Commercial Driver’s License (CDL) Holders and Cannabis Use
Not many people will deny road safety is critical and that cannabis drug testing is part of that safety equation; however, many people are now rightly questioning the use of urine and oral fluid tests for this application.
A recent High Times article1 noted that Commercial Driver’s License (CDL) holders are consuming cannabis more than any other drug. In fact, according to the article, the Department of Transportation’s (DOT’s) Federal Motor Carrier Safety Administration (FMCSA) reported that “99% of all positive drug screens in the first half of 2020 were for drugs” and that over half (52%) of the 40,433 tests were positive for cannabis. That is not surprising when compared to rising positivity rates for cannabis nationwide, but what is surprising is the limited protections CDL drivers have.
The DOT requires pre- and post-hire drug testing for CDL drivers who perform safety-sensitive job functions. This required drug testing must be performed using urine or oral fluid and must include cannabis in the test panel. Urine and oral fluid tests can be effective when it comes to detecting some drugs but are much less effective for cannabis testing because they do not differentiate between recent use and cannabis used days, weeks, or even months prior to testing. The issue with the CDL requirements isn’t testing for cannabis, it is requiring the use of tests that cannot isolate recent use.
Here’s the problem
It seems impossible to deny that road safety is critical and that drivers who operate commercial vehicles a) carrying 15 passengers or more or b) weighing 26,001 pounds or greater, pose a high safety risk if the driver has recently used cannabis. However, drivers’ past use of cannabis – many hours, days, weeks, or months before getting behind the wheel – should not impact their livelihood. Although the FMCSA does not terminate on first offense, the required rehabilitation and return to work process can be both time consuming and expensive, oftentimes occurring when the driver is out of work. High Times points out that approximately 33% of those positive cannabis tests were, in fact, for pre-employment tests and not those that occurred while the driver was performing their safety-sensitive job functions.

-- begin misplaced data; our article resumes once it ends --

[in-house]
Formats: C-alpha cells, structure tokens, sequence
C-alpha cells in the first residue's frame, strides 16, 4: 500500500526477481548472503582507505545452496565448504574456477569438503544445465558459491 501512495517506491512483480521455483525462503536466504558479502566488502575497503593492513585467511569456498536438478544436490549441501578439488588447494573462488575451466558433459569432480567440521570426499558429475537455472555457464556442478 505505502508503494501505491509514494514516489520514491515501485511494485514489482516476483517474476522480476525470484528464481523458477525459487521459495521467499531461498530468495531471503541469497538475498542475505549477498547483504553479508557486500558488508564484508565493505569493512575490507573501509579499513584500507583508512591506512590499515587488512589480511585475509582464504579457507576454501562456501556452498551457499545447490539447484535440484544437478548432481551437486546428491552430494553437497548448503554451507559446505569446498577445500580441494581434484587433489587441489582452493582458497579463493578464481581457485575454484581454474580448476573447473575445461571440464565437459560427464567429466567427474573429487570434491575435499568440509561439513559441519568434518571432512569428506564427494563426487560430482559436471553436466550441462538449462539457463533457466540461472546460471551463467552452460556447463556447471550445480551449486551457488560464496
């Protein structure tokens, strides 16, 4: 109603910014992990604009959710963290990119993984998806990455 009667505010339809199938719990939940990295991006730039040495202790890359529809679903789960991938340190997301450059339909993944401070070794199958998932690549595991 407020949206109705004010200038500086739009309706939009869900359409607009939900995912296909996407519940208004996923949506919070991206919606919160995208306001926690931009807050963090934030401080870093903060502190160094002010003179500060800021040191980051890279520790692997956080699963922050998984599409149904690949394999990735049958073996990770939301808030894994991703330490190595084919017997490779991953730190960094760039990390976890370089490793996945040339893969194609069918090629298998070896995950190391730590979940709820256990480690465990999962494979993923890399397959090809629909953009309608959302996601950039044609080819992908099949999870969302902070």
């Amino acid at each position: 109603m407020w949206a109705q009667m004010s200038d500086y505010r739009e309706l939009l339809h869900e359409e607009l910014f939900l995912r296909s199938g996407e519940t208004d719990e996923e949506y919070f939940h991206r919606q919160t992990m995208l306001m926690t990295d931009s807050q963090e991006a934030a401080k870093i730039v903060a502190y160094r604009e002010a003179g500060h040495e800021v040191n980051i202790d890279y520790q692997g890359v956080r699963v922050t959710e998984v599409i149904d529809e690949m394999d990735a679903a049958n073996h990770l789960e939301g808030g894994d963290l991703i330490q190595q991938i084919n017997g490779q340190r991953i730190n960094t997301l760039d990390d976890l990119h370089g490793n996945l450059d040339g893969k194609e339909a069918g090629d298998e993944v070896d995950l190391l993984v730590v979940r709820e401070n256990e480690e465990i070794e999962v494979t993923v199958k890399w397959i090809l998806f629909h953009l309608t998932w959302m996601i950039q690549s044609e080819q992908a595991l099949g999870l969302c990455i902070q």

Change is upon us
As legalization continues to spread across the U.S., safety and performance remain critical for employers and for the general public. But balancing legal use and safety requires new technology, updated laws, and reinvented policies. This need for innovative drug screening is what compelled me to join the team at Hound Labs and help launch the HOUND® MARIJUANA BREATHALYZER.
Breath testing is part of the solution
Not only do employers, policymakers, and regulators need to look at shifting pre-employment testing to post-hire pre-access testing, but these groups also need to integrate breath testing for cannabis into their requirements. Utilizing a cannabis breathalyzer provides benefits to many – candidates, employers, and employees – because of its unique ability to limit detection time to recent use only.
The ability to differentiate recent cannabis use from past use provides employers with the critical piece of data that is needed now that legal cannabis is available to most U.S. adults. Understanding the time when an employee used helps employers make fair decisions. Testing for recent use also allows employers to maintain mandatory drug testing which has proven to be an indispensable prevention and detection tool. Integration of the HOUND MARIJUANA BREATHALYZER into workplace testing programs provides assurance to candidates and employees that they will not test positive for cannabis used days, weeks, or months before the test.
In the era of cannabis legalization, the goal is not to eliminate cannabis testing. Instead, the goal should be re-evaluating the types of cannabis tests that are allowed so that both safety and fairness become pillars of drug testing for all employers.